UsesEdit

 
Stainless steel ball

Sixty-eight percent of all nickel produced is used to make stainless steel. Nickel is also used in nichrome, a name for a nickel-chromium alloy, and other alloys. Nickel is used in magnets. Nickel is used in special expensive alloys called superalloys.

Nickel sulphate is used in rechargeable batteries. A lithium ion battery contains up to 15% of nickel while the lithium content is less than 1%. A nickel cadmium battery also uses nickel. Nickel compounds are also used to electroplate nickel on items. Nickel and some of its compounds are also used as a catalyst. Nickel is used in stainless steel. It is also used in some nonferrous alloys. It is used in electroplating.[2]

Nickel is used to make many products like stainless steel, alnico magnet, coinage, rechargeable batteries, electric guitar strings, microphone capsules and plating on plumbing fixtures.[3] It is used as a green tint in glass.[4]

Nickel foam is used in gas diffusion electrodes for alkaline fuel cells.[5][6]

Nickel and its alloys are used as catalysts for hydrogenation reactions. Nickel is used as a binder in the cemented tungsten carbide.[7]

63Ni is used in krytron devices as a beta particle emitter to make ionization by the keep-alive electrode more reliable. Raney nickel is used for hydrogenation of unsaturated oils to make margarine.[8]

SafetyEdit

Nickel can irritate skin. That is why jewelry that releases nickel ions is bad for some people. Some nickel salts are carcinogens. Nickel is not as toxic as other metals such as mercury but it is still toxic.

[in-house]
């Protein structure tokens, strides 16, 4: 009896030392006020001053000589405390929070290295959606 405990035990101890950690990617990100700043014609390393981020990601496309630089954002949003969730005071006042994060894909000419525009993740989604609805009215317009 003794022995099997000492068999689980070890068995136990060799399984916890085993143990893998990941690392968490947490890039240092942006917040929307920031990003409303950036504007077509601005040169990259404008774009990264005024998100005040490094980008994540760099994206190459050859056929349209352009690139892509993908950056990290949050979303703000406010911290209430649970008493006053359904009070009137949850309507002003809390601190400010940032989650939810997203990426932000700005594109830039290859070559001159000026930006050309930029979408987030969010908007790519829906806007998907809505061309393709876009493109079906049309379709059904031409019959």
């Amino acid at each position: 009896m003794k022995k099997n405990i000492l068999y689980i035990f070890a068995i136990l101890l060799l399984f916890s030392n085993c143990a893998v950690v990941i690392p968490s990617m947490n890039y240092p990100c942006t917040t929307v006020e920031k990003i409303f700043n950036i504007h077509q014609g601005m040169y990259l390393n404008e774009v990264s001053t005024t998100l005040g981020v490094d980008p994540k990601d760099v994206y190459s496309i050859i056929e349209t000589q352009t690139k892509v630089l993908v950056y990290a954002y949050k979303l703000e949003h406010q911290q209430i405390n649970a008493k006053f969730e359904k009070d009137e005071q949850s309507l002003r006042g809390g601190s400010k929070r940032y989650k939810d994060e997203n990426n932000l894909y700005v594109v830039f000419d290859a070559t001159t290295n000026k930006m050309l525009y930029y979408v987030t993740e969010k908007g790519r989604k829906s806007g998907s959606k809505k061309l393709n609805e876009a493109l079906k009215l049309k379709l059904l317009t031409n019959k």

Related pagesEdit

  1. Audi, G.; Bersillon, O.; Blachot, J.; Wapstra, A.H. (2003). "The Nubase evaluation of nuclear and decay properties". Nuclear Physics A. 729 (1): 3–128. doi:10.1016/j.nuclphysa.2003.11.001.
  2. "Fun facts about nickel element | Nickel Institute". www.nickelinstitute.org. Retrieved 2020-09-29.
  3. American plumbing practice. From the Engineering record (Prior to 1887 the sanitary engineer.) A selected reprint of articles describing notable plumbing installations in the United States, and questions and answers on problems arising in plumbing and house draining. With five hundred and thirty-six illustrations. University of California Libraries. New York, The Engineering record. 1896.CS1 maint: others (link)
  4. Nickel, cobalt, and their alloys. Davis, J. R. (Joseph R.), ASM International. Handbook Committee. Materials Park, OH: ASM International. 2000. ISBN 0-87170-685-7. OCLC 44613209.CS1 maint: others (link)
  5. Solid state electrochemistry II : electrodes, interfaces and ceramic membranes. Kharton, Vladislav V.,. Weinheim: Wiley-VCH. 2011. ISBN 978-3-527-63558-0. OCLC 729731930.CS1 maint: extra punctuation (link) CS1 maint: others (link)
  6. "Wayback Machine" (PDF). web.archive.org. 2011-07-20. Retrieved 2020-09-29. Cite uses generic title (help)
  7. Cheburaeva, R. F.; Chaporova, I. N.; Krasina, T. I. (1992). "Structure and properties of tungsten carbide hard alloys with an alloyed nickel binder". Soviet Powder Metallurgy and Metal Ceramics. 31 (5): 423–425. doi:10.1007/BF00796252. ISSN 0038-5735.
  8. "Silicon Investigations Krytron Pulse Power Switch Page". web.archive.org. 2011-07-16. Retrieved 2020-09-30.